Under Israel's blockade we've become the most oppressed, abused and bullied spectrum of society. They are trying to drive us to complete despair and hopelessness, but we will nonetheless continue to struggle to preserve this heritage

Furthermore, Zakaria pointed out that the 15 miles expansion is limited to a small part of Gaza's coast, namely the southern part that neighbours Egypt, whereas the larger northern fishing zone near Israel's borders is still strictly limited to six miles. Zakaria cynically fumed over the ambiguity of the map given to the fishermen union by Israel's COGAT office, saying that "it requires a surveying engineer to decipher and cannot be decoded by simple fishermen who lack basic GPS navigation tools due to the blockade."

Even in the pre-specified limited fishing zone, Zakaria complained that Gazan fishermen are still prone to regular provocations by the Israeli navy forces, which include kidnapping and arbitrary arrests, spraying fishermen with skunk water and even confiscating or shooting at their boats.

"The Israeli navy are always likely to invade our fishing zone anytime at free will." Zakaria further expressed his distress that after this latest fishing range expansion, "the number of the Israeli navy ambushes and traps has been increasing, and without proper navigation tools, we cannot avoid them."

The Israeli blockade on Gaza's economy has dramatically diminished the purchasing power in the Gaza Strip [Getty]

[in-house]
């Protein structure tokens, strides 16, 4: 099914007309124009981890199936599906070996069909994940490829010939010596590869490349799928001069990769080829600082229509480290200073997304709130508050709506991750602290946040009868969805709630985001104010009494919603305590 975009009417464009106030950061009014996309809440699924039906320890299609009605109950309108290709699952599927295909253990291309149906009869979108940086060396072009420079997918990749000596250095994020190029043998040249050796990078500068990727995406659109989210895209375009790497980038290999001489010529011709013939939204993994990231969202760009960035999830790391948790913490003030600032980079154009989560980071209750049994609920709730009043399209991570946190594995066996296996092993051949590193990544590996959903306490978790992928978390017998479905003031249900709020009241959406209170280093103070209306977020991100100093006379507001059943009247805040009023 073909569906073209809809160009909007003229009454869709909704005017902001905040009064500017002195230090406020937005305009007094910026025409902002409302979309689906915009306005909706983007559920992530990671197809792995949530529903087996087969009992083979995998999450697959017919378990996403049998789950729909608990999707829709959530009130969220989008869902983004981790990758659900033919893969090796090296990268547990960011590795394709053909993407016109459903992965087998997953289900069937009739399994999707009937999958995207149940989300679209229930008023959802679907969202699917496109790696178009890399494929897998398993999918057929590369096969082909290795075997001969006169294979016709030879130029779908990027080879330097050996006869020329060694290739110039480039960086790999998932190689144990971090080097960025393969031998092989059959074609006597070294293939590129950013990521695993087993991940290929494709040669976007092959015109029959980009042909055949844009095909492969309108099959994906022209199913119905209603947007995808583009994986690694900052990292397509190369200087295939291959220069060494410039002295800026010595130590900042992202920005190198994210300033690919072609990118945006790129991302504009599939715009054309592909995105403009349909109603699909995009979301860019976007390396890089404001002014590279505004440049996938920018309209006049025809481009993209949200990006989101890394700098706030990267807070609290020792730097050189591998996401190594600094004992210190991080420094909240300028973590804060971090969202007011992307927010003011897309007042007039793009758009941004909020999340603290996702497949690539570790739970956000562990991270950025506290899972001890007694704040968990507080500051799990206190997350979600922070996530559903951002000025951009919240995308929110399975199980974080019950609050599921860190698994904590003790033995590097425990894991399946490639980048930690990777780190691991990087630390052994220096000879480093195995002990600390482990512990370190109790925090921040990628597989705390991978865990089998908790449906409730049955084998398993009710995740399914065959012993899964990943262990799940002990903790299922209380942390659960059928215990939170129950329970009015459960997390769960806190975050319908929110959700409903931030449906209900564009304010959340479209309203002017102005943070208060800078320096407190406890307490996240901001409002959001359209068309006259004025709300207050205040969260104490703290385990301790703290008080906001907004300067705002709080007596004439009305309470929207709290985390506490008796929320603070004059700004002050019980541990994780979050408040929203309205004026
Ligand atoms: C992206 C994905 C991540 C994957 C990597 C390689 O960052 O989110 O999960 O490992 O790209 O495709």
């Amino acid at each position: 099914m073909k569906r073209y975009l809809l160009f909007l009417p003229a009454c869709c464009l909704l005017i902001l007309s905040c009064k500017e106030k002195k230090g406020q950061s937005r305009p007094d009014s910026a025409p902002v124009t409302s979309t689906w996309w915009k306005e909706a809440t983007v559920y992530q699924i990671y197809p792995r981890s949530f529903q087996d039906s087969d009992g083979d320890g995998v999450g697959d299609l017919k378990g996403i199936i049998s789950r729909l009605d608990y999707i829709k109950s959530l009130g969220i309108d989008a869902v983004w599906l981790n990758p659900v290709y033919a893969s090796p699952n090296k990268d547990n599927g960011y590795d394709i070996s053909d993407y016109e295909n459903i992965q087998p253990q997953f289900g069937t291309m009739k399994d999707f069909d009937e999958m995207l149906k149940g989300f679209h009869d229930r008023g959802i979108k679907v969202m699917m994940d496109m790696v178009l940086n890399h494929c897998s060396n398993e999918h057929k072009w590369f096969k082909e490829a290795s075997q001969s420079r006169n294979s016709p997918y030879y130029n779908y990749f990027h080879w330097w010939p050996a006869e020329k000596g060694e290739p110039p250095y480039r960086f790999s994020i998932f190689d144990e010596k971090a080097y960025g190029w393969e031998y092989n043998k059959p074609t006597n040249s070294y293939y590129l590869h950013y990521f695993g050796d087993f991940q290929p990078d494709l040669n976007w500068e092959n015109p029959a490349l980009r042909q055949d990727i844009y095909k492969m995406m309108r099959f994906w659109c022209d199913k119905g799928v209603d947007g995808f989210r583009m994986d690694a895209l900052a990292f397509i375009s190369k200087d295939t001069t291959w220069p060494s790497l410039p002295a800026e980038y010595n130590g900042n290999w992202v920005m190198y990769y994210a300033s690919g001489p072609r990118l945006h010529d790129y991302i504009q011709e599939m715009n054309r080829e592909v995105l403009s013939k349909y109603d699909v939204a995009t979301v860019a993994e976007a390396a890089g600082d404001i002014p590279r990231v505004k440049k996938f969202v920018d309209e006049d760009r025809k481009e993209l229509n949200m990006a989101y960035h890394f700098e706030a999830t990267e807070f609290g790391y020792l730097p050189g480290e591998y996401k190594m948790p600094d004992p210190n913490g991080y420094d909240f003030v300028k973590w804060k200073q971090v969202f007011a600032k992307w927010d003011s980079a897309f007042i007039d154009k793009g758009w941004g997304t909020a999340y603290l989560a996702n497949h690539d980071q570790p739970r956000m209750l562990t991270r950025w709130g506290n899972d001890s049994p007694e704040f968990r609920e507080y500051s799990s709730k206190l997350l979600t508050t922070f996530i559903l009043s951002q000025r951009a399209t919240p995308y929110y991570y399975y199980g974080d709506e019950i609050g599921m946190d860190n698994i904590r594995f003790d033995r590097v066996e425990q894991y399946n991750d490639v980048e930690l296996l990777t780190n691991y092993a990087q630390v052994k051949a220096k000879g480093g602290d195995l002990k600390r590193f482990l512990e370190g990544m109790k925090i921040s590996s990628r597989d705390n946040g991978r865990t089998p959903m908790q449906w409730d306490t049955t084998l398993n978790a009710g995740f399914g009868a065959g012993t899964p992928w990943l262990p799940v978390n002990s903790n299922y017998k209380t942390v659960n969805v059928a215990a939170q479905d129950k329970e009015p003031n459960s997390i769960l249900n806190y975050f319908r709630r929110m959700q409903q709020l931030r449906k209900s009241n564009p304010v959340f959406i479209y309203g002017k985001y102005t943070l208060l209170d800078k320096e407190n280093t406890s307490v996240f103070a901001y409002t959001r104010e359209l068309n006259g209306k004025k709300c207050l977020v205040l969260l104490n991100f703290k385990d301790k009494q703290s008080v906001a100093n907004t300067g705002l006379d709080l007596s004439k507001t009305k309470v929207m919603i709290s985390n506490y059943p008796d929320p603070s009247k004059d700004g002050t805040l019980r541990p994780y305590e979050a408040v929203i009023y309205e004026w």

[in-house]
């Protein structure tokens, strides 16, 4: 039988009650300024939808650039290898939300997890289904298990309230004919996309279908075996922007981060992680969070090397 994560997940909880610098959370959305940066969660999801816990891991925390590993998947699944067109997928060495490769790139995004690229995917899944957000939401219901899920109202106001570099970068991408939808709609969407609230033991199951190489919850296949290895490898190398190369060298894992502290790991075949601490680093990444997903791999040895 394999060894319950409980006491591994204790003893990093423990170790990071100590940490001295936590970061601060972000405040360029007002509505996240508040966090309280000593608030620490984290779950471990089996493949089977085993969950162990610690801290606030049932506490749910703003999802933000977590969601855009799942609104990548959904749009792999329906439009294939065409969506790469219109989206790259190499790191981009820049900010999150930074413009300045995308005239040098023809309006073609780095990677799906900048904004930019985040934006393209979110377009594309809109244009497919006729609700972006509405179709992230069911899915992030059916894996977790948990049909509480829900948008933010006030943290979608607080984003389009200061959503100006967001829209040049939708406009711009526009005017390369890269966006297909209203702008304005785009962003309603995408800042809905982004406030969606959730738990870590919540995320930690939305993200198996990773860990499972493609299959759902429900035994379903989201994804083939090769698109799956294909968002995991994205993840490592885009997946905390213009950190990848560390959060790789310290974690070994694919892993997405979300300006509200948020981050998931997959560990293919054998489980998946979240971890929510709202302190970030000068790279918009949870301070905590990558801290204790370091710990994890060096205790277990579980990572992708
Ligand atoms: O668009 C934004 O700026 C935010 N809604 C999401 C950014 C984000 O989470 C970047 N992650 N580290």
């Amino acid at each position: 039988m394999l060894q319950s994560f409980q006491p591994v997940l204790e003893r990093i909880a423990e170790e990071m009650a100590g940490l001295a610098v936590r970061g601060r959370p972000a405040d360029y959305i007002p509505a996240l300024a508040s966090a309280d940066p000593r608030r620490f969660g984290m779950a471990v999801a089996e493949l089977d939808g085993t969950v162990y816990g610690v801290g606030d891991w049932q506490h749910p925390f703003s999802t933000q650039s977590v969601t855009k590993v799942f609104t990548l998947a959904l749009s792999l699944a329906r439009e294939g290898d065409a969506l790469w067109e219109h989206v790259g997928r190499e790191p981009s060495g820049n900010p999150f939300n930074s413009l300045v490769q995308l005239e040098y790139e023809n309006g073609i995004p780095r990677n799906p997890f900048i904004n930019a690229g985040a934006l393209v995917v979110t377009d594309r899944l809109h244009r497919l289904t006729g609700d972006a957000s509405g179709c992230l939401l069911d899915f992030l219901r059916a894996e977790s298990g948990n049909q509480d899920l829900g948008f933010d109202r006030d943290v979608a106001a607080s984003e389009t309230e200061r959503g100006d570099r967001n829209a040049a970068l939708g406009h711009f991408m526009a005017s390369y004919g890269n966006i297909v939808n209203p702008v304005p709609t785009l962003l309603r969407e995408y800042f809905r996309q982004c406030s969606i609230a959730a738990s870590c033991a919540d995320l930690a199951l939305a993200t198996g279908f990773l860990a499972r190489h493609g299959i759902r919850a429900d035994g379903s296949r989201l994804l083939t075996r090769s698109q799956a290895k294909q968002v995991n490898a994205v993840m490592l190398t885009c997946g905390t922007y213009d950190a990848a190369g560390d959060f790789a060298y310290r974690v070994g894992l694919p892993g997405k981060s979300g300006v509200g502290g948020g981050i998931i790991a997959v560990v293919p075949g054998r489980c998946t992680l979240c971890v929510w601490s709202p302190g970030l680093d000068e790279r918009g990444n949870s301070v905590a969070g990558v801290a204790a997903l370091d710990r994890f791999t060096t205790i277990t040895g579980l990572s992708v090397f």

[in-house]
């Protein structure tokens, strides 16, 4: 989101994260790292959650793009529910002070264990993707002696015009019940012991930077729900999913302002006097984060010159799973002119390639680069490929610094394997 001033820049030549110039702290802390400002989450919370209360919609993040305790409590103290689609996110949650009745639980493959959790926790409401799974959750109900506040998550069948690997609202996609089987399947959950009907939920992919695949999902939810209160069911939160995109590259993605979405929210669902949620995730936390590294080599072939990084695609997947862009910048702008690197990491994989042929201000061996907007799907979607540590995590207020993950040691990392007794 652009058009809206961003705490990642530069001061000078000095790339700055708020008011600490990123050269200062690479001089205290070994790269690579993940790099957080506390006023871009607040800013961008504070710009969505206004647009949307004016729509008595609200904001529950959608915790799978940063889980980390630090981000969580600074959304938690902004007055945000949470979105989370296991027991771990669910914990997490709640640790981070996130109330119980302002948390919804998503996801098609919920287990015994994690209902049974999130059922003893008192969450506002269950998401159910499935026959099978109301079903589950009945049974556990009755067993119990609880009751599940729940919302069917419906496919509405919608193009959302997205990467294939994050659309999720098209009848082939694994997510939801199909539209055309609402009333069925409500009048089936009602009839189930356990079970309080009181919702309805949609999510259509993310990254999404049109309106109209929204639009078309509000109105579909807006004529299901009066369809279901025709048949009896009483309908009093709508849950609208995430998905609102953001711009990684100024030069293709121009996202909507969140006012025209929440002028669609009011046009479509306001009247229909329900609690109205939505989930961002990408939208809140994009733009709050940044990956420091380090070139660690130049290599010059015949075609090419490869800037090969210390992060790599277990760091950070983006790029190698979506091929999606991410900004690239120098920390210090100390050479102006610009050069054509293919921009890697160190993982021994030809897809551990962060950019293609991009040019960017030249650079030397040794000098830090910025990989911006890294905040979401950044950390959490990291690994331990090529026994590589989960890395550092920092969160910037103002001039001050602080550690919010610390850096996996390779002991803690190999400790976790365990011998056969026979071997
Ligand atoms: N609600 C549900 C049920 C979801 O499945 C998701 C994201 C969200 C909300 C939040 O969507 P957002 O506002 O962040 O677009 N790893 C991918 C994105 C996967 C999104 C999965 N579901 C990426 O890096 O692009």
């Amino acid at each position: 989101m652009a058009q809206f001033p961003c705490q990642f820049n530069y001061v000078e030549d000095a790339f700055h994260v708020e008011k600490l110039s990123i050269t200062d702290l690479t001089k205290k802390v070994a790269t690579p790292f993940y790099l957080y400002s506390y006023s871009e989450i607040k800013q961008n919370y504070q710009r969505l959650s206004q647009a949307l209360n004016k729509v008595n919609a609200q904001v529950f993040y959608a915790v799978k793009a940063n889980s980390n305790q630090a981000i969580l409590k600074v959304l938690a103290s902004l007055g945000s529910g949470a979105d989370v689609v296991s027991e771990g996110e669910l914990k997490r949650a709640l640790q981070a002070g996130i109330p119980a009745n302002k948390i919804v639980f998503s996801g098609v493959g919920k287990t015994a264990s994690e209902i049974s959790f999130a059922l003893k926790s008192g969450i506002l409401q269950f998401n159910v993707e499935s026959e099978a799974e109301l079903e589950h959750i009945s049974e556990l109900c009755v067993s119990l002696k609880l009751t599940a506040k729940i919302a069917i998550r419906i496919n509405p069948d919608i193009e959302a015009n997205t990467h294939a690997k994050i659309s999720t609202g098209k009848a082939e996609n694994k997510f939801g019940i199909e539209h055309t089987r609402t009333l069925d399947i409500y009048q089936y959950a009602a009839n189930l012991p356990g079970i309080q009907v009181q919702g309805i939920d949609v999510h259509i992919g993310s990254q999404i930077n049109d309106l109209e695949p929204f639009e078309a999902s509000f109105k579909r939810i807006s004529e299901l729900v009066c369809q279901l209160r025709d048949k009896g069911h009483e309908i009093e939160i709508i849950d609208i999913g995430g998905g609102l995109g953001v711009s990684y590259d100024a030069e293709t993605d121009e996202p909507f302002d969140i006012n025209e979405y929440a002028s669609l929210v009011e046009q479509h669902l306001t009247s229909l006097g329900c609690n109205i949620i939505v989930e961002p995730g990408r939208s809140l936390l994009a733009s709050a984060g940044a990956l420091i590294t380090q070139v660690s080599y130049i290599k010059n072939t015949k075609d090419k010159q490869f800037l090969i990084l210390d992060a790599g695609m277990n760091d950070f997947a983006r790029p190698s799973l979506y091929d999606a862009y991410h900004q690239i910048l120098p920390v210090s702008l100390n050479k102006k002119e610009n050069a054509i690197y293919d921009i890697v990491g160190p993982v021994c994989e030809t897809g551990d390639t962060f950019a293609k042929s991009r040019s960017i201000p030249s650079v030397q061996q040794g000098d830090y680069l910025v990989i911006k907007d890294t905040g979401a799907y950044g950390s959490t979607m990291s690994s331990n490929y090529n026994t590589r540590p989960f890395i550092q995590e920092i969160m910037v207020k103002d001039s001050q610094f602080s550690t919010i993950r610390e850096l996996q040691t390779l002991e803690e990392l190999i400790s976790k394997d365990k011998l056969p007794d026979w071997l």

Another Gazan fisherman, Ibrahim Haniya, told The New Arab: "Almost everyday we receive news about some of our friends in the sea coming under Israeli shelling or being sprayed with sunk water or fired at. Only a few days ago, the Egyptians arrested four fishermen, and the week before Israel confiscated five fishing boats.

"The blockade and the Israeli navy have turned our profession into a suicidal pursuit," he added.

In Gaza, fish is a luxury that most people cannot afford to buy, as 80% of Gaza's population is dependent on food aid

Moreover, Zakaria expressed his fury over the devastating impact of the 12-year-old Israeli blockade on Gaza's economy, which has dramatically diminished the purchasing power in the Gaza Strip and put their trade in critical danger.

"Even if we suppose a fisherman manages to collect a large sum of fish, and return with it safely to Gaza, there would be almost no one to buy them," Bakr told The New Arab.

"In Gaza, fish is a luxury that most people cannot afford to buy," as 80 percent of Gaza's population is dependent on food aid.

This dead end, as Bakr explained, is further exacerbated by a wide range of strict Israeli restrictions on Gazan exports that make it virtually impossible to export such production to the world outside or even to the West Bank.

With this combination of worrying obstacles and threats, along with what Zakaria described as "terrible weather" over the last days, saying that "ever since the expansion, Gazan fishermen have not sailed past the 15 miles area."

Mohammed Miqdad, another fisherman adds: "We inherited this profession from our parents for generations... But under Israel's blockade we've become the most oppressed, abused and bullied spectrum of society. They are trying to drive us to complete despair and hopelessness, but we will nonetheless continue to struggle to preserve this heritage."


Muhammad Shehada is a writer and civil society activist from the Gaza Strip and a student of Development Studies at Lund University, Sweden. He was the PR officer for the Gaza office of the Euro-Med Monitor for Human Rights.